printed book with wonderful words and my pictures!
Sandbox World-Do you have a dream writer or artist that you would like to collaborate on a book?
Patricia Storms– A couple of writers come to mind. I think
it would be great fun to illustrate a book written by Robert Munsch. His
stories are full of fun and energy and silliness, which suits my
illustration style perfectly. And I would be thrilled and honored if not
a tad intimidated to illustrate a children’s book written by Margaret
Atwood (I believe she’s written three picture books so far). Aim high, I
always say. So Bob and Peggy, give me a call!
Sandbox World-Do you do school visits and what reaction do you get from kids and how does it effect your work?
Patricia Storms– It’s still too early in my illustration
career to be doing school visits, but I certainly hope I that I’ll
eventually get to do some. I hope I will be entertaining. I know I will
Sandbox World-What new projects are you working on right now?
Patricia Storms– I just finished illustrating a fun project
all about the history of democracy. The book contains lots of factual
information, but it’s presented in a very humorous style, and hopefully
my silly cartoons will help make the book even funnier! I’m also working
on a funky CD cover of spoken poetry for a literary publication. And
recently I’ve been working on ideas for writing picture books. My dream
is to be able to write and illustrate my own picture books one day.
Sandbox World-If you were not illustrating, what do you see yourself doing instead career wise?
Patricia Storms– I really can’t imagine myself not
illustrating. That’s like asking, if you were not breathing, what would
you see yourself doing. But I’ll try and answer that question…I imagine
that I would probably be working in some area of the book industry, if
not in libraries (which I did work in, for 10 years) then probably in
the book publishing or book selling world. And I imagine that I would
still want to try and do something career wise with writing.
Sandbox World-Dream assignment, what character or book would you love to tackle as an artist?
Patricia Storms-My dream assignment quite frankly, is illustrating a book that is written by me!
Sandbox World-What advice can you give a young inspiring artist that wants to go into your field?
Patricia Storms– I’ve given this advice before, and I’ll
say it again I get as much education as you possibly can in all subject
areas, not just art. The more you know about the world around you, the
better illustrator you will be. Feed your brain and your imagination
with good books, both fiction and non-fiction. Cultivate a curious,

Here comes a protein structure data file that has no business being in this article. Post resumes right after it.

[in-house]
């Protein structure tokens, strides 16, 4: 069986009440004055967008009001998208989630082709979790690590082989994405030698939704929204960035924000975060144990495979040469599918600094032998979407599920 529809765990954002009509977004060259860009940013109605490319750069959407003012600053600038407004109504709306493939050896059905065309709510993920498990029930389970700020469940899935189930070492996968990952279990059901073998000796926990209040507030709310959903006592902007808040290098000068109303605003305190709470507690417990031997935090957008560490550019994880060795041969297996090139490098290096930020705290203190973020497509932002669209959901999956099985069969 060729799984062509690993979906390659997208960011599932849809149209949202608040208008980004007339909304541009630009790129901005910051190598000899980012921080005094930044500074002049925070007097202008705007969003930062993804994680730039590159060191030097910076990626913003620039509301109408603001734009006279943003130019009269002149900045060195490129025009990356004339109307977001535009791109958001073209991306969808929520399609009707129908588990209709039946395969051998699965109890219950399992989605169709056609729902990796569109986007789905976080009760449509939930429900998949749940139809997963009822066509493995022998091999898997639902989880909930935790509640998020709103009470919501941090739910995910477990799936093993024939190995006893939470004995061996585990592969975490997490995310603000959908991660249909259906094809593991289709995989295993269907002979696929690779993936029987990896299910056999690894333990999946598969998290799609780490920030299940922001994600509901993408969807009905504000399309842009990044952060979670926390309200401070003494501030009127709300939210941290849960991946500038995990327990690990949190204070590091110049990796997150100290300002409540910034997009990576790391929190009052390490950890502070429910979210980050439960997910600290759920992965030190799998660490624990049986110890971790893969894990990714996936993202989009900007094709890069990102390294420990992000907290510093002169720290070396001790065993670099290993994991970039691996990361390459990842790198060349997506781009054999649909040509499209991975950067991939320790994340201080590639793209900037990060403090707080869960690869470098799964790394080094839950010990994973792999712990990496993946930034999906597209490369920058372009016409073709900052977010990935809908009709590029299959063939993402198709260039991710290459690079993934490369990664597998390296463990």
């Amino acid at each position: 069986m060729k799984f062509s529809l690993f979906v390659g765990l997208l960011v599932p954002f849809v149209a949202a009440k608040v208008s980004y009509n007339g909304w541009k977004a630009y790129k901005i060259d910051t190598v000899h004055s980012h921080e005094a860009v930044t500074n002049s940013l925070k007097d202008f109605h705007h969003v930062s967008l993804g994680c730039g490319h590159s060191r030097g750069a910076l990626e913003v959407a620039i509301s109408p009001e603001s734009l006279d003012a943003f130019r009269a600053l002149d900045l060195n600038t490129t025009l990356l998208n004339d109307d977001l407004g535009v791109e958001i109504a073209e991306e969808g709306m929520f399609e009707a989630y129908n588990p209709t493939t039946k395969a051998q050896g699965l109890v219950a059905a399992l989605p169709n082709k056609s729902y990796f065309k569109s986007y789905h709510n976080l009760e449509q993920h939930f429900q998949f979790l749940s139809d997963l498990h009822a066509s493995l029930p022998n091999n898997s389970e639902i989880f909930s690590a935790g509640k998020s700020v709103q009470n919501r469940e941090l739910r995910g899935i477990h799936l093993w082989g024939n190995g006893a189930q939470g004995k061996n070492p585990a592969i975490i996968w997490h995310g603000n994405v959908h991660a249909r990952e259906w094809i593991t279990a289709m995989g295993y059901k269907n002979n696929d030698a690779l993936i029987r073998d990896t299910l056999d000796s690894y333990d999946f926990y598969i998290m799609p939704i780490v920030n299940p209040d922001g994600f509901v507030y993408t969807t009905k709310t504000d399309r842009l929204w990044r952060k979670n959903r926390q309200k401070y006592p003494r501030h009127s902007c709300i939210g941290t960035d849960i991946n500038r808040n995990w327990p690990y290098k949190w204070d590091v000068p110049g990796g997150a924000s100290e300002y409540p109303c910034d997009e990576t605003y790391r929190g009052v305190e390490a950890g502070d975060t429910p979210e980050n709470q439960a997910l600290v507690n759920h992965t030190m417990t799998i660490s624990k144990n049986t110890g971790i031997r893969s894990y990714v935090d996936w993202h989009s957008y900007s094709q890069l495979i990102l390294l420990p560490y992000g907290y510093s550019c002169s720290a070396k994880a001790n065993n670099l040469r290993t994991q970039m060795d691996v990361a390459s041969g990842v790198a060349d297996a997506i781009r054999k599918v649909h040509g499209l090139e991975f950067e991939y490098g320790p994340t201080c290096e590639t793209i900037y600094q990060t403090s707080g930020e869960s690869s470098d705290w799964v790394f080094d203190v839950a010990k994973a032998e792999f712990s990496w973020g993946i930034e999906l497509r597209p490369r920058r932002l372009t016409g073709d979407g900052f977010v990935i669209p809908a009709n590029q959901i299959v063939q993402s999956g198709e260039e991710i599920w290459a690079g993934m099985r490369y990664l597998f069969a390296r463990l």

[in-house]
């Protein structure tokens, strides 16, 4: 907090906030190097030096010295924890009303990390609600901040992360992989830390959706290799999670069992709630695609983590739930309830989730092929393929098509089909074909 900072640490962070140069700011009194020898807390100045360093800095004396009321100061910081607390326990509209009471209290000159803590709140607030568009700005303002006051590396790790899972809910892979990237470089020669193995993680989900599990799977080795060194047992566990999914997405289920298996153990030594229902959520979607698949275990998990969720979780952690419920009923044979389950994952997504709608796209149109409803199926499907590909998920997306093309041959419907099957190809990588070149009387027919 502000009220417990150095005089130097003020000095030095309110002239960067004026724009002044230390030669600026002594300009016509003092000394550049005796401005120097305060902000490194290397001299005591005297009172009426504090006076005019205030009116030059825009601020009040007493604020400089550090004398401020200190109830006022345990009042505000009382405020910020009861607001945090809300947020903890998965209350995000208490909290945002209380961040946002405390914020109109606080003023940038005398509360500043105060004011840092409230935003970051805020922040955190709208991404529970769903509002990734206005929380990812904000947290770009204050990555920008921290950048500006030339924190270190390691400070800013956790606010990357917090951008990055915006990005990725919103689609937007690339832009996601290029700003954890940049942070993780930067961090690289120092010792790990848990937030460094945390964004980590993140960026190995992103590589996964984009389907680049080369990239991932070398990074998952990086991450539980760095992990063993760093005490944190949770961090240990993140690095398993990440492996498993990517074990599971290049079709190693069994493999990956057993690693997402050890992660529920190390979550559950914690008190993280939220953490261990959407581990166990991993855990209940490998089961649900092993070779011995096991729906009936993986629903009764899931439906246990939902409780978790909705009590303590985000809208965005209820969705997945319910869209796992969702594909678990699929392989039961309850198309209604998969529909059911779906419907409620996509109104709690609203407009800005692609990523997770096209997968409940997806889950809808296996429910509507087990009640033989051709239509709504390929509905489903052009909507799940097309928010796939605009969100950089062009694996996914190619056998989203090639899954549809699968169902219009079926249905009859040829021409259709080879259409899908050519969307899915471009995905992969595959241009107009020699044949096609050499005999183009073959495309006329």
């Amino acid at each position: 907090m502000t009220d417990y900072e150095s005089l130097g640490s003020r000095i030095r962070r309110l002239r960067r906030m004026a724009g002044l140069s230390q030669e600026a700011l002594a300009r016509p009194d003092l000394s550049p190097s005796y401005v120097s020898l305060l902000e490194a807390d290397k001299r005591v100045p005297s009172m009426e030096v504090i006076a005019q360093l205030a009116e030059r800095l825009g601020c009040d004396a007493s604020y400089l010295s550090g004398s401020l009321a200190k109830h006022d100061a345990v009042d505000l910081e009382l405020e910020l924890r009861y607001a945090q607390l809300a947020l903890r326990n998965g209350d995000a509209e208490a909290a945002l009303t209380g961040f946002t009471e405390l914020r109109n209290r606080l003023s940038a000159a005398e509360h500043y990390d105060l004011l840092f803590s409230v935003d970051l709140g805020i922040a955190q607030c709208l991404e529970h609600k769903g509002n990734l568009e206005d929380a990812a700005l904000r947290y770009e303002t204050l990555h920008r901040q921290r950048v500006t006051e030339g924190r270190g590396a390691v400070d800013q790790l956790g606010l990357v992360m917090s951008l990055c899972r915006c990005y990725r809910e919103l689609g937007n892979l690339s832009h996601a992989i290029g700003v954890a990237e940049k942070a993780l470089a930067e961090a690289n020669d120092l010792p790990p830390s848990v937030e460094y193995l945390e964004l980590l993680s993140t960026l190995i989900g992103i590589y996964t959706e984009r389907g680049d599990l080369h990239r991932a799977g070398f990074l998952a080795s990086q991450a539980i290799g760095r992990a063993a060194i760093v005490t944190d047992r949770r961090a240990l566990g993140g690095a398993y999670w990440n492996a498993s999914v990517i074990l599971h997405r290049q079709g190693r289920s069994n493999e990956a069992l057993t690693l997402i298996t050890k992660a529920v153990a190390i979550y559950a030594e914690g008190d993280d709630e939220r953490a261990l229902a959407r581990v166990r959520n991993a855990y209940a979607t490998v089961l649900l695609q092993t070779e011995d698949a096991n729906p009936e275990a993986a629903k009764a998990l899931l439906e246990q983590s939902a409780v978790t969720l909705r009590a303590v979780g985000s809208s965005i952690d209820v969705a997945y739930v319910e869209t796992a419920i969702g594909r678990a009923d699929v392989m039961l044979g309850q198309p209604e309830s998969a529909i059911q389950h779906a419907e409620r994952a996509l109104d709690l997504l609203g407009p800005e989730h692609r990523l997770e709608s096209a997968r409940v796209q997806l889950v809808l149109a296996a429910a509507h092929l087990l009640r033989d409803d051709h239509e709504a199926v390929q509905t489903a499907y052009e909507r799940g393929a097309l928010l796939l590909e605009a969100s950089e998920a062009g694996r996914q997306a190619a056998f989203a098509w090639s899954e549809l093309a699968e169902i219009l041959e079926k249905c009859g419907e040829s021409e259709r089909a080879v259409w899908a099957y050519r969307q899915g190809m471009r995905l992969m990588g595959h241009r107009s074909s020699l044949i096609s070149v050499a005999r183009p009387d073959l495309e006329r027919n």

inquisitive mind. Develop a tender heart and a thick skin, because
you’ll need your sensitive side for illustrating, but you’ll have to be
tough enough to take the inevitable rejection that will come your way.
And it’s important to know that having talent is just one small part of
becoming an illustrator. You really do have to be a tenacious, savvy
business person, because as creative as this job is, it is in the end, a
business. And of course, have fun!
Sandbox World-What is the hardest thing about being an illustrator? What was your toughest book to illustrate?
Patricia Storms– There are lots of things that are hard
about being an illustrator, but I suppose the hardest thing might be the
whole struggle of maintaining a somewhat steady income. It’s often said
that the freelancer’s life is “feast or famine”, and that is certainly
true in an illustrator’s job. There will be times when one is simply
overwhelmed with work, and then other periods when no job offers are
coming in, and then panic and insecurity have free reign over your
Probably the toughest book I illustrated was my first educational
picture book, “Fifty Little Penguins”. I think you can figure out just
from the title where the difficulty was in doing this job. That was a
lot of penguins that I had to draw! And remember that I had to do rough
sketches of all these penguins before working on the final. After a
while it got to be pretty confusing, trying to make sure that I was
drawing the exact number of penguins on a page. I’d start counting and
then get lost, and then have to start all over again. But as tough as
that job was, I still loved it, because it was my first illustrated
children’s book, and because I love penguins!
Sandbox World-What qualities do you look for in a manuscript? Do you ever feel a project was not right for you?
Patricia Storms– I like manuscripts that have a lot of
energy and humor. I have yet to be offered a project that is not truly
right for me, probably because the art directors who have contacted me
are very familiar with my style of work, and know what kind of stories
work best with my illustrations.